Measles Vaccine Cures Woman Of Cancer

Cancer Measles Vaccine
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Mayo Clinic researchers have wiped out a 49-year-old Minnesota woman’s blood cancer with a radical new virus-based treatment that involved injecting her with “the highest possible dose” of a measles vaccine, suggesting virotherapy could treat some cancers

The claim: Mayo Clinic researchers employing “virotherapy”—or virus-based treatment—completely eradicated a 49-year-old woman’s blood cancer using an extremely heavy dose of the measles vaccine (enough to vaccinate 100 million people), according to a newly released report in the journal Mayo Clinic Proceedings.

The research: The study team injected two cancer patients with “the highest possible dose” of an engineered measles virus. (Past research had shown the virus was capable of killing myeloma-infected plasma cells while sparing normal tissue.) Both patients responded to the treatment and showed reductions in bone marrow cancer and myeloma protein. One of the patients, Stacy Erholtz, experienced complete remission and has been cancer-free for 6 months.

More From Prevention: Medical Tests That Can Save Your Life

What it means: This is the first study to show that this type of virotherapy may be effective when it comes to some types of cancers, says study coauthor Stephen Russell, MD, PhD, a Mayo Clinic hematologist and co-developer of the treatment. “Viruses naturally destroy tissue,” Russell explains. And the measles virus appears to cause cancer cells to group together and “explode,” which not only destroys them but also helps alert the patient’s immune system to their presence, says one of Russell’s coauthors on the study, Angela Dispenzieri, MD. While the second myeloma patient did not experience such a dramatic recovery, the virotherapy was still effective in targeting and treating sites of her tumor growth, the Mayo researchers say.

The bottom line: The two women included in the study were chosen because their cancer had failed to respond to other treatments, and so they were out of options, the study authors say. Also, neither of the women had much previous exposure to measles, which means they had few antibodies to the virus. While a lot more work has to be done to develop the treatment for other cancer sufferers, Russell says the ultimate goal for this therapy is “a single-shot cure for cancer.”

More from Prevention: 20 Ways To Lower Your Cancer Risk

The article was written by Markham Heid and originally appeared on Prevention.com



TIME diet

Drink Coffee, Lower Your Diabetes Risk

Jonathan Kantor—Getty Images

Here's your excuse to drink an extra cup or two in the morning

The claim: Upping your daily coffee intake by 1.5 cups—or roughly 12 ounces—can lower your risk of developing type 2 diabetes, finds new research from the Harvard School of Public Health.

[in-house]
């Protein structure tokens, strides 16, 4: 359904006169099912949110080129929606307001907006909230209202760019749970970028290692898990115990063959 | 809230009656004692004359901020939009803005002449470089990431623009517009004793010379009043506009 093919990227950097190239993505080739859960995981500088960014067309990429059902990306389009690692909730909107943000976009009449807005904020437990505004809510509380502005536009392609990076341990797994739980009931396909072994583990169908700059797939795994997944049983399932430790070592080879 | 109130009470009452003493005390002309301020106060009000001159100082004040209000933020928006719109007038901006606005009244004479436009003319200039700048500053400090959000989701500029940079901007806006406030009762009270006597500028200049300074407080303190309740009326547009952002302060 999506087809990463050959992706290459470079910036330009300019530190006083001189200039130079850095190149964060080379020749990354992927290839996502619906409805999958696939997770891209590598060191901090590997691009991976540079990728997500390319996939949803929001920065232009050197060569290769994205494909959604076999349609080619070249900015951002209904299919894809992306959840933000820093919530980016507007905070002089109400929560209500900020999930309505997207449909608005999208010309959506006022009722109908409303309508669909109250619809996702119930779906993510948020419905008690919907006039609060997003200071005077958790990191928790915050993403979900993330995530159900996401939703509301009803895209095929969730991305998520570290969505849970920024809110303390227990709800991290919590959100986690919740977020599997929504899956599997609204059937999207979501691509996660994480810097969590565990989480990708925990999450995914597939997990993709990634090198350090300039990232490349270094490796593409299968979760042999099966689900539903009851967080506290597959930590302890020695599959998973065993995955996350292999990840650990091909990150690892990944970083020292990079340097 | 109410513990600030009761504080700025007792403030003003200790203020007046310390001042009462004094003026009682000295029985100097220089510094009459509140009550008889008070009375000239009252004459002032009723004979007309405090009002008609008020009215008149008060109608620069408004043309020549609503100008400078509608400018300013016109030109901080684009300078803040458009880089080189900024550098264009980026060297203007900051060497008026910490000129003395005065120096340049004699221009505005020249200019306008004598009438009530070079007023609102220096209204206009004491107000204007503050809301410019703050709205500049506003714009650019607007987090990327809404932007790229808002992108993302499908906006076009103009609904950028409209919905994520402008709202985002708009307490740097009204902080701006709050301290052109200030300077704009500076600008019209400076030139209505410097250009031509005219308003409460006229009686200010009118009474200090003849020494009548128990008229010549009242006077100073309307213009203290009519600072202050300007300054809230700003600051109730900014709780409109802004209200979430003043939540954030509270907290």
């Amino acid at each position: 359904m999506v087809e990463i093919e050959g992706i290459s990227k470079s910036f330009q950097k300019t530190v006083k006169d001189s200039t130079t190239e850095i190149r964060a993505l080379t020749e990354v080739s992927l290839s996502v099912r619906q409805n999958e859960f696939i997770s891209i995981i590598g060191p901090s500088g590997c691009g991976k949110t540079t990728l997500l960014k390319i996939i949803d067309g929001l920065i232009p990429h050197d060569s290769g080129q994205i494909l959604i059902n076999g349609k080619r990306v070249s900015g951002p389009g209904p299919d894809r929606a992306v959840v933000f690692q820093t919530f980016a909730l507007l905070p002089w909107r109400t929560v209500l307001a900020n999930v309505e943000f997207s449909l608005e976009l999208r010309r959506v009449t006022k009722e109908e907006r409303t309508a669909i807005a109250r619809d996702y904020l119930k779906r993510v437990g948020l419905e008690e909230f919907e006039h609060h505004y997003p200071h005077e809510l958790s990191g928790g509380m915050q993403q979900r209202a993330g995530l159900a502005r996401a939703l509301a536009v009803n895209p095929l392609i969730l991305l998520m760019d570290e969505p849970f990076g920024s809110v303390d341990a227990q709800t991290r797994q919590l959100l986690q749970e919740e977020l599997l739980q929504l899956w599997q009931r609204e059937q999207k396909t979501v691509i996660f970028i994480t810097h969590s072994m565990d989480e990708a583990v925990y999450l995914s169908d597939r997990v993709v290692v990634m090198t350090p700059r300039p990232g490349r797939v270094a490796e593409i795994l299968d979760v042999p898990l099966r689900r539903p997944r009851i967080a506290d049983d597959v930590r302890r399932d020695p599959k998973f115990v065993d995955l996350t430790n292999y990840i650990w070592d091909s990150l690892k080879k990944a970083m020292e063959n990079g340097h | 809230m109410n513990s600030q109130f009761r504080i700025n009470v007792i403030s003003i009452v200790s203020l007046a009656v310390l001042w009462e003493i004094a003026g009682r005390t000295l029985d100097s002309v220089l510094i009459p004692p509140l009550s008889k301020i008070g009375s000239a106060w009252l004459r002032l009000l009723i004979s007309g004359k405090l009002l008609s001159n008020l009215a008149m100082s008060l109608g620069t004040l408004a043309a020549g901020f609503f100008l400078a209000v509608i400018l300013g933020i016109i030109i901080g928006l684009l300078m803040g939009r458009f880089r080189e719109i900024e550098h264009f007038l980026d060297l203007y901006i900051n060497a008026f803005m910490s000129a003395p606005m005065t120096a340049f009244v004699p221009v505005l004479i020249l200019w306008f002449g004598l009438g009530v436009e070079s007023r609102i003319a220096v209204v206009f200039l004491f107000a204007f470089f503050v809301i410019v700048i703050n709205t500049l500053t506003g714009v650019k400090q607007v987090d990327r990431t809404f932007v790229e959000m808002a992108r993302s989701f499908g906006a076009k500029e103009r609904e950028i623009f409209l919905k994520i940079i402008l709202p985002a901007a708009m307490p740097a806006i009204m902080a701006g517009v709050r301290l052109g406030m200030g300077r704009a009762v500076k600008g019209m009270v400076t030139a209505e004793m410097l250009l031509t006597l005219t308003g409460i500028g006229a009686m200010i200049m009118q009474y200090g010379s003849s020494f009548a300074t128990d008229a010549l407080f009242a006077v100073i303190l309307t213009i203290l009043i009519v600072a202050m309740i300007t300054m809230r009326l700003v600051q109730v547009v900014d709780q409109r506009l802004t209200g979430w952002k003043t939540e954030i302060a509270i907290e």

The research: The study team examined 20 years of health and diet data on more than 100,000 people in search of links between diabetes rates and coffee or tea consumption. They found people who reduced their coffee habit by 8 or more ounces a day suffered a 17% hike in type 2 diabetes risk compared to people who didn’t change their intake. On the other hand, drinking an extra cup or more a day dropped a person’s risk for diabetes by 11%. Furthermore, people who drank a lot of coffee to begin with—24 or more ounces a day—and who didn’t adjust their coffee habit enjoyed rates of diabetes 37% lower than people who swallowed 8 or fewer ounces of coffee daily.

More From Prevention: 4 Surprising Coffee Cures

What it means: First of all, the researchers say it’s not clear based on their data whether drinking more tea or decaf coffee can offer similar protections against diabetes. But past research has shown either (or both) may protect you from the disease, they point out. When it comes to caffeinated joe, the drink contains several “bioactive compounds” that may improve your body’s ability to metabolize glucose, which could explain coffee’s diabetes-repelling benefits, says study coauthor Shilpa Bhupathiraju, PhD.

The bottom line: More and more research is piling up linking coffee to health improvements. Earlier this year, Bhupathiraju and her colleagues published another report tying higher coffee consumption to a significant drop in rates of cardiovascular disease. So what’s the ideal amount of java to lower your risks for CVD and diabetes? Aim for 3 to 5 cups (or 24 to 40 ounces) per day, Bhupathiraju suggests. Just keep your pm coffee drinking to a minimum to avoid disrupting your sleep patterns, experts advise.

This article was written by Markham Heid and originally appeared on Prevention.com



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